"Buzurgmihr Masters the Game of Chess", Folio from the First Small Shahnama (Book of Kings), Abu'l Qasim Firdausi (935–1020), Ink, opaque watercolor, and gold on paper

"Buzurgmihr Masters the Game of Chess", Folio from the First Small Shahnama (Book of Kings)

Author:
Abu'l Qasim Firdausi (935–1020)
Object Name:
Folio from an illustrated manuscript
Date:
ca. 1300–30
Geography:
Made in Iran or Iraq
Medium:
Ink, opaque watercolor, and gold on paper
Dimensions:
Painting: H. 1 15/16 in. (4.9 cm)
W. 4 13/16 in. (12.2 cm)
Page: H. 6 3/8 in. (16.2 cm)
W. 5 1/4 in. (13.3 cm)
Mat: H. 19 1/4 in. (48.9 cm)
W. 14 1/4 in. (36.2 cm)
Classification:
Codices
Credit Line:
Purchase, Joseph Pulitzer Bequest, 1934
Accession Number:
34.24.1
Not on view
The text of the Shahnama has its own version of how the game of chess was introduced into Iran from India. In order to avoid paying tribute to the Sasanians, the rajah of Hind (India) sent an envoy challenging the Iranian ruler to figure out how this game was played. The clever vizier Buzurjmihr secured the tribute for his king by solving the problem. The Iranians are dressed in Mongol costume, whereas the erudite vizier wears Arab-style tunic and turban. The Indian envoy, all alone among the Iranians as if underscoring his defeat at the game, is typically represented as a dark-skinned man wearing baggy clothes and a loose turban.
The Shahnama has its own version of how the game of chess was introduced into Iran from India. In order to avoid paying tribute to the Sasanians, the rajah of Hind sent an envoy challenging the Iranian ruler Nushirvan to figure out how this war game was played. Buzurjmihr, the clever vizier, gained the tribute for his king by solving the problem.

The Iranians in attendance on Nushirvan are dressed in Mongol costumes, whereas the vizier is given an "erudite" status by his Arab-style tunic and turban. The Indian envoy, all alone among the Iranians as if underscoring his defeat at the game, is typically represented as a dark-skinned man wearing baggy clothes and a loose turban. The composition, set against a plain gold background, is strictly symmetrical, focusing attention on the three main characters in the center and especially on the stark white of the chessboard.[1]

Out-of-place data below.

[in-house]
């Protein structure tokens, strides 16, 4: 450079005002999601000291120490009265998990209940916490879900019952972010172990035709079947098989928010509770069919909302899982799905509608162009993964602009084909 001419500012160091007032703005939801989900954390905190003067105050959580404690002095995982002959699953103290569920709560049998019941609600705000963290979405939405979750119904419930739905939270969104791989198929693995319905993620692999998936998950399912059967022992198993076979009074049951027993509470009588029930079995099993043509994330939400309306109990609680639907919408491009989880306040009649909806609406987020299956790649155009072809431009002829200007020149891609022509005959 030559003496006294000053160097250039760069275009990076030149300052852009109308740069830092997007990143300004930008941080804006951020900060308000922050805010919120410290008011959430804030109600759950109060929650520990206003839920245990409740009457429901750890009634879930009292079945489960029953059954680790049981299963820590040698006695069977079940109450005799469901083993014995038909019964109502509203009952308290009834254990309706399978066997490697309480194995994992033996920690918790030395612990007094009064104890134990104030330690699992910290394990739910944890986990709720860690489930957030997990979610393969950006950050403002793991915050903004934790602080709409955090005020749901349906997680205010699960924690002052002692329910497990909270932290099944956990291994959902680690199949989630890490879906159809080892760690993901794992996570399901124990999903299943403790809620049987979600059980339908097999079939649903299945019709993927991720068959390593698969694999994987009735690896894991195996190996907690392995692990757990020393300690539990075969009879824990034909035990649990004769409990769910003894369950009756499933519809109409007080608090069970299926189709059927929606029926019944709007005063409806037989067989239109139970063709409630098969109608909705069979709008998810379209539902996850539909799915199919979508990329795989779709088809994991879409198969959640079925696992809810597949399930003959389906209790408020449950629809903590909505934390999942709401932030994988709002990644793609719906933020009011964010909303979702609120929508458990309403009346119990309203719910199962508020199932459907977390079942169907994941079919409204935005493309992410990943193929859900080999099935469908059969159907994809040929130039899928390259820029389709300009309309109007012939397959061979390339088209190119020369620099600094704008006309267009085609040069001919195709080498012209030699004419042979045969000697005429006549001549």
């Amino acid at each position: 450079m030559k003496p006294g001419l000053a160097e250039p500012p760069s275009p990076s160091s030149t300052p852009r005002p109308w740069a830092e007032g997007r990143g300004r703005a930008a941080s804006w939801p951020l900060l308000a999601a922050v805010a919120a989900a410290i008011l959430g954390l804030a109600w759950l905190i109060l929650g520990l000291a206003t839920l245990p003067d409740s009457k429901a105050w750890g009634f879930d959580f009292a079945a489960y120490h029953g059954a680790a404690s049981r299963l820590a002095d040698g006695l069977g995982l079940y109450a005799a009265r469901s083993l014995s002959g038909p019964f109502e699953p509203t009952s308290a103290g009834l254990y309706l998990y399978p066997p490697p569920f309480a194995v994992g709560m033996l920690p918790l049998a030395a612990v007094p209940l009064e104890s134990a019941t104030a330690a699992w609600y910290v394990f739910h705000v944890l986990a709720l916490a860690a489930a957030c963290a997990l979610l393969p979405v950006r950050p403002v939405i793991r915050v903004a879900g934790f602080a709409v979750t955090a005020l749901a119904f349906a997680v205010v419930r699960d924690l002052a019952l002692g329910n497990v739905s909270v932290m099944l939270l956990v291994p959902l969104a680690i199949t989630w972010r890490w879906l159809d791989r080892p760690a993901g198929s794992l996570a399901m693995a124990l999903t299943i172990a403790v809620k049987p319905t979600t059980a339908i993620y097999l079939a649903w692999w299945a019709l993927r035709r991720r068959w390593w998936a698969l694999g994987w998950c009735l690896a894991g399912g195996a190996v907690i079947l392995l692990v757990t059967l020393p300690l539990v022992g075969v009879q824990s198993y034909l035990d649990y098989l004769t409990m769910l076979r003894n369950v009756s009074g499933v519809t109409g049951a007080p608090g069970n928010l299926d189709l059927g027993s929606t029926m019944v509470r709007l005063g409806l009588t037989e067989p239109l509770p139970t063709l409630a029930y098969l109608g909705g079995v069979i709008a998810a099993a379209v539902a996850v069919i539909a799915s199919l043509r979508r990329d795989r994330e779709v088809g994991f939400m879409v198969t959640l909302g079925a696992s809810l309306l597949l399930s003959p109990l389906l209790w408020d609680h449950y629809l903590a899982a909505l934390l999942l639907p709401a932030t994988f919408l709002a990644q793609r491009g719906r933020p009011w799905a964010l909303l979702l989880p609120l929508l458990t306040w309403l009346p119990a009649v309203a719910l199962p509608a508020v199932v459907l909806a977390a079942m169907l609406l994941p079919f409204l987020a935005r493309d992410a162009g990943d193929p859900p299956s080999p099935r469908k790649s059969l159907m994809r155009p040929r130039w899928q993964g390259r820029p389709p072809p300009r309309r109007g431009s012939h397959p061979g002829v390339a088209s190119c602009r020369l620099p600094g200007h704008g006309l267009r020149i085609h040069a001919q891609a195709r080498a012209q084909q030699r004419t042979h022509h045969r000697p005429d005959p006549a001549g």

[Komaroff and Carboni 2002].

Footnotes:

1. Simpson, Marianna Shreve. The Illustrations of an Epic: The Earliest "Shahnama" Manuscripts. Outstanding Dissertations in the Fine Arts. New York and London: Garland Publishing, 1979, fig. 63; Swietochowsi, Marie Lukens and Stefano Carboni. Illustrated Poetry and Epic Images: Persian Paintings of the 1330s and 1340s. Exhib. cat. New York: The Metropolitan Museum of Art, 1994, p. 123, fig. 35.
[ Heeramaneck Galleries, New York, until 1934; sold to MMA]
New York. The Metropolitan Museum of Art. "The Legacy of Genghis Khan: Courtly Art and Culture in Western Asia 1256-1353," October 28, 2002–February 16, 2003, no. 34.

Los Angeles County Museum of Art. "The Legacy of Genghis Khan: Courtly Art and Culture in Western Asia 1256-1353," April 13, 2003–July 27, 2003, no. 34.

Dimand, Maurice S. Metropolitan Museum of Art Bulletin vol. 29 (1934). pp. 58-60, ill. fig. 1 (b/w).

Swietochowski, Marie, Stefano Carboni, Tomoko Masuya, and Alexander H. Morton. Illustrated Poetry and Epic Images:Persian Painting of the 1330s and 1340s. New York: The Metropolitan Museum of Art, 1994. p. 123, ill. fig. 35 (b/w).

Carboni, Stefano. "Chessmen in the Department of Islamic Art at The Metropolitan Museum of Art." Scacchi e Scienze Applicate suppl. no. 7, fasc. 15 (1996). ill. front cover (b/w.

Rossabi, Morris, Charles Melville, James C.Y. Watt, Tomoko Masuya, Sheila Blair, Robert Hillenbrand, Linda Komaroff, Stefano Carboni, Sarah Bertelan, and John Hirx. The Legacy of Genghis Khan: Courtly Art and Culture in Western Asia, 1256–1353, edited by Stefano Carboni, and Linda Komaroff. New Haven: Yale University Press, 2002. no. 34, pp. 151, 253, ill. fig. 176 (color).

Mackenzie, Colin, and Irving Finkel, ed. Asian Games The Art of Contest. New York: Asia Society, 2004. no. 12:6, p. 141, ill. (color).